Conference Year



Solar Thermal, Heat Pumps, Cogeneration, Arctic, Renewable Energy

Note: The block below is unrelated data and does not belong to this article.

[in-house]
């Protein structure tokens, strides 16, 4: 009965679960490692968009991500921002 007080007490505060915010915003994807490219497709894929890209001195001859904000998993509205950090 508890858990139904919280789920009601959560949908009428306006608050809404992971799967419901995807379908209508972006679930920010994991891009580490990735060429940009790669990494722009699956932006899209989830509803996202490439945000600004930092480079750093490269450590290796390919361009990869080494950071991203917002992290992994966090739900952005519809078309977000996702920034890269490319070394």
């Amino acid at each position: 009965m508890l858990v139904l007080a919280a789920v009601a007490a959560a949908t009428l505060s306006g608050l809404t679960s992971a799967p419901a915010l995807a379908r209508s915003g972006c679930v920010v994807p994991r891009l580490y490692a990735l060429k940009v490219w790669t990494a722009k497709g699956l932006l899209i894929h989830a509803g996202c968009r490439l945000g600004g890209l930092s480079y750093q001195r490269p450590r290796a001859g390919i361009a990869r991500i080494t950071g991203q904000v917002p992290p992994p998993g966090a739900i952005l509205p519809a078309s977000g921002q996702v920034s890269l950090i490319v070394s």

Arctic communities, challenged by the harsh climate and a lack of local energy resources, are often confronted with finding more sustainable solutions for power and energy. Due to their isolated nature, reductions in energy or fuel use can have important implications for operating costs, security, and energy independence. While high performance buildings have received significant attention in more populated areas, there has been less work done on the opportunities and challenges for these buildings in the Canadian High Arctic. Providing cost-effective logistical support for researchers in the high Arctic, the Polar Continental Shelf Program has operated a field logistics support hub in Resolute, Nunavut since 1958. With increased demand for logistical support and training over the past decade, the Resolute facility has undergone two significant recent expansions. The facility now contains over 7,400 metres squares of living and working space including the Martin Bergmann Complex (provides accommodations for over 237 people), the Operations Centre (warehouse storage, mechanical shops and offices) and the Dr. Roy “Fritz” Koerner Laboratory. With the increased operational requirements, the facility has seen a significant increase in energy use, greenhouse gas emissions and ultimately utility costs. As such, there is a strong desire to reduce energy use and provide for more sustainable facility operations. As the Polar Continental Shelf Program Resolute facility is fairly energy efficient (1.0 GJ/m²) and well maintained, to achieve deep energy savings it is necessary to examine the impact of more innovative strategies, including the integration of cogeneration and heat pump systems. This paper will present an analysis of different energy efficient technologies and strategies for high performance buildings in the Canadian High Arctic. Thus, a comprehensive energy efficiency analysis is performed using the TRNSYS energy simulation tool. First, detailed energy models of the current facilities are developed and calibrated using monitored data. These energy models then form the base for an analysis of innovative energy efficiency strategies including the integration of onsite cogeneration, cold climate heat pumps, and solar integrated technologies. Each strategy is then examined within a techno-economic framework to determine potential utility cost savings, GHG reductions, and simple payback periods. These results provide an important base for the discussion of future high performance buildings in the Canadian High Arctic.